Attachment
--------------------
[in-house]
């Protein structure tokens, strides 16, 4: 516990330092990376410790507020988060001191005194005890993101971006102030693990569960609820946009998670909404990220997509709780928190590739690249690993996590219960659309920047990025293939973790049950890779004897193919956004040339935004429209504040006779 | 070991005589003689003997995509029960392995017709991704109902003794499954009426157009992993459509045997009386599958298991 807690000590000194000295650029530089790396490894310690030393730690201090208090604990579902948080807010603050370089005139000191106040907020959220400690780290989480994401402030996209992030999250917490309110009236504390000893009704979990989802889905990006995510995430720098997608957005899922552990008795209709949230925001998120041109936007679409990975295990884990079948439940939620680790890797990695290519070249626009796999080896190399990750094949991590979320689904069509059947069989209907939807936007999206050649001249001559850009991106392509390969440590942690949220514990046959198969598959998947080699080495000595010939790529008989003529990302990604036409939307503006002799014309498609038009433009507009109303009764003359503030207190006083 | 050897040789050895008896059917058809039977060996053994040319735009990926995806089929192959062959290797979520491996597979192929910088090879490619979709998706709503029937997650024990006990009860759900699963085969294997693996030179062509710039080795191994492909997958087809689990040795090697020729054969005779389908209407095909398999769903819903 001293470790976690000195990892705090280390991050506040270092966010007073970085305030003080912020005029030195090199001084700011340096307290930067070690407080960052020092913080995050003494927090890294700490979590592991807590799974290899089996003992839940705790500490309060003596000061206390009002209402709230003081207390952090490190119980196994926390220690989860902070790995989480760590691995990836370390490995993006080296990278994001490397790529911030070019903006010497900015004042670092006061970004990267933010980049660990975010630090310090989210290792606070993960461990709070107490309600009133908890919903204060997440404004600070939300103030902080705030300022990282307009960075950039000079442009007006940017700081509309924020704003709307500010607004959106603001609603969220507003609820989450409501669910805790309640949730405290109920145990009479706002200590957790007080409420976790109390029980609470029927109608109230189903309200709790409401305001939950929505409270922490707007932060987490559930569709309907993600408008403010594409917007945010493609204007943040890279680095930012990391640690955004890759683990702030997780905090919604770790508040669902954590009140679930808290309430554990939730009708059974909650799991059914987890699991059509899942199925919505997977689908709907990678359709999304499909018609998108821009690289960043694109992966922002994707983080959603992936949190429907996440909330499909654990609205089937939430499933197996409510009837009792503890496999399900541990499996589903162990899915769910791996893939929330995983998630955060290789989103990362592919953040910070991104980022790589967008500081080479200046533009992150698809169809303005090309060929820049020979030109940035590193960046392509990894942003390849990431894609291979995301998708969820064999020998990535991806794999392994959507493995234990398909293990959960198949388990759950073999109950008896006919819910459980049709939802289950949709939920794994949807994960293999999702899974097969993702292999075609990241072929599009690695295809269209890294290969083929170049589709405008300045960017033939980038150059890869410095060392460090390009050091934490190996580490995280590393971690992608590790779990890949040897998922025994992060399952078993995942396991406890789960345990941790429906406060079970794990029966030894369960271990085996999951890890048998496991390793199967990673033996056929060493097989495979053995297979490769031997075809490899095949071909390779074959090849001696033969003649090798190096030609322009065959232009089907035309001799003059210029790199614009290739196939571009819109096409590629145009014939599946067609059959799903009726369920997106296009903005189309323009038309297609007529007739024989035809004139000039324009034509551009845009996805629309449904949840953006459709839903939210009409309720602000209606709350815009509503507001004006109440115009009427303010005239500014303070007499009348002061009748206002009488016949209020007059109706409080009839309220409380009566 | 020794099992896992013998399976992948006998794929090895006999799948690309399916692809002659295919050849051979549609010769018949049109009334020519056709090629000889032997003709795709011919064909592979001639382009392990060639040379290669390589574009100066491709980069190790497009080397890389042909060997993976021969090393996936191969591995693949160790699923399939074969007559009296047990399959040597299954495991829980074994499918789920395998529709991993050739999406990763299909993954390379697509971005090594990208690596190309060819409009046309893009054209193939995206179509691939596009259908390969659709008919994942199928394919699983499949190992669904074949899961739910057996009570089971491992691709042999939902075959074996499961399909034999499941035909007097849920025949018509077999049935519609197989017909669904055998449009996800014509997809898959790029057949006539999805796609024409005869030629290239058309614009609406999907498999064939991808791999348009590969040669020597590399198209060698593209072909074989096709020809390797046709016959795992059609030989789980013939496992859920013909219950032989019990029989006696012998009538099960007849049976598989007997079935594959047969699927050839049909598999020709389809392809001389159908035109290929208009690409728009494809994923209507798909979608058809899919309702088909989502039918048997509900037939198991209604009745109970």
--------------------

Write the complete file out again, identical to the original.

[in-house]
């Protein structure tokens, strides 16, 4: 516990330092990376410790507020988060001191005194005890993101971006102030693990569960609820946009998670909404990220997509709780928190590739690249690993996590219960659309920047990025293939973790049950890779004897193919956004040339935004429209504040006779 | 070991005589003689003997995509029960392995017709991704109902003794499954009426157009992993459509045997009386599958298991 807690000590000194000295650029530089790396490894310690030393730690201090208090604990579902948080807010603050370089005139000191106040907020959220400690780290989480994401402030996209992030999250917490309110009236504390000893009704979990989802889905990006995510995430720098997608957005899922552990008795209709949230925001998120041109936007679409990975295990884990079948439940939620680790890797990695290519070249626009796999080896190399990750094949991590979320689904069509059947069989209907939807936007999206050649001249001559850009991106392509390969440590942690949220514990046959198969598959998947080699080495000595010939790529008989003529990302990604036409939307503006002799014309498609038009433009507009109303009764003359503030207190006083 | 050897040789050895008896059917058809039977060996053994040319735009990926995806089929192959062959290797979520491996597979192929910088090879490619979709998706709503029937997650024990006990009860759900699963085969294997693996030179062509710039080795191994492909997958087809689990040795090697020729054969005779389908209407095909398999769903819903 001293470790976690000195990892705090280390991050506040270092966010007073970085305030003080912020005029030195090199001084700011340096307290930067070690407080960052020092913080995050003494927090890294700490979590592991807590799974290899089996003992839940705790500490309060003596000061206390009002209402709230003081207390952090490190119980196994926390220690989860902070790995989480760590691995990836370390490995993006080296990278994001490397790529911030070019903006010497900015004042670092006061970004990267933010980049660990975010630090310090989210290792606070993960461990709070107490309600009133908890919903204060997440404004600070939300103030902080705030300022990282307009960075950039000079442009007006940017700081509309924020704003709307500010607004959106603001609603969220507003609820989450409501669910805790309640949730405290109920145990009479706002200590957790007080409420976790109390029980609470029927109608109230189903309200709790409401305001939950929505409270922490707007932060987490559930569709309907993600408008403010594409917007945010493609204007943040890279680095930012990391640690955004890759683990702030997780905090919604770790508040669902954590009140679930808290309430554990939730009708059974909650799991059914987890699991059509899942199925919505997977689908709907990678359709999304499909018609998108821009690289960043694109992966922002994707983080959603992936949190429907996440909330499909654990609205089937939430499933197996409510009837009792503890496999399900541990499996589903162990899915769910791996893939929330995983998630955060290789989103990362592919953040910070991104980022790589967008500081080479200046533009992150698809169809303005090309060929820049020979030109940035590193960046392509990894942003390849990431894609291979995301998708969820064999020998990535991806794999392994959507493995234990398909293990959960198949388990759950073999109950008896006919819910459980049709939802289950949709939920794994949807994960293999999702899974097969993702292999075609990241072929599009690695295809269209890294290969083929170049589709405008300045960017033939980038150059890869410095060392460090390009050091934490190996580490995280590393971690992608590790779990890949040897998922025994992060399952078993995942396991406890789960345990941790429906406060079970794990029966030894369960271990085996999951890890048998496991390793199967990673033996056929060493097989495979053995297979490769031997075809490899095949071909390779074959090849001696033969003649090798190096030609322009065959232009089907035309001799003059210029790199614009290739196939571009819109096409590629145009014939599946067609059959799903009726369920997106296009903005189309323009038309297609007529007739024989035809004139000039324009034509551009845009996805629309449904949840953006459709839903939210009409309720602000209606709350815009509503507001004006109440115009009427303010005239500014303070007499009348002061009748206002009488016949209020007059109706409080009839309220409380009566 | 020794099992896992013998399976992948006998794929090895006999799948690309399916692809002659295919050849051979549609010769018949049109009334020519056709090629000889032997003709795709011919064909592979001639382009392990060639040379290669390589574009100066491709980069190790497009080397890389042909060997993976021969090393996936191969591995693949160790699923399939074969007559009296047990399959040597299954495991829980074994499918789920395998529709991993050739999406990763299909993954390379697509971005090594990208690596190309060819409009046309893009054209193939995206179509691939596009259908390969659709008919994942199928394919699983499949190992669904074949899961739910057996009570089971491992691709042999939902075959074996499961399909034999499941035909007097849920025949018509077999049935519609197989017909669904055998449009996800014509997809898959790029057949006539999805796609024409005869030629290239058309614009609406999907498999064939991808791999348009590969040669020597590399198209060698593209072909074989096709020809390797046709016959795992059609030989789980013939496992859920013909219950032989019990029989006696012998009538099960007849049976598989007997079935594959047969699927050839049909598999020709389809392809001389159908035109290929208009690409728009494809994923209507798909979608058809899919309702088909989502039918048997509900037939198991209604009745109970």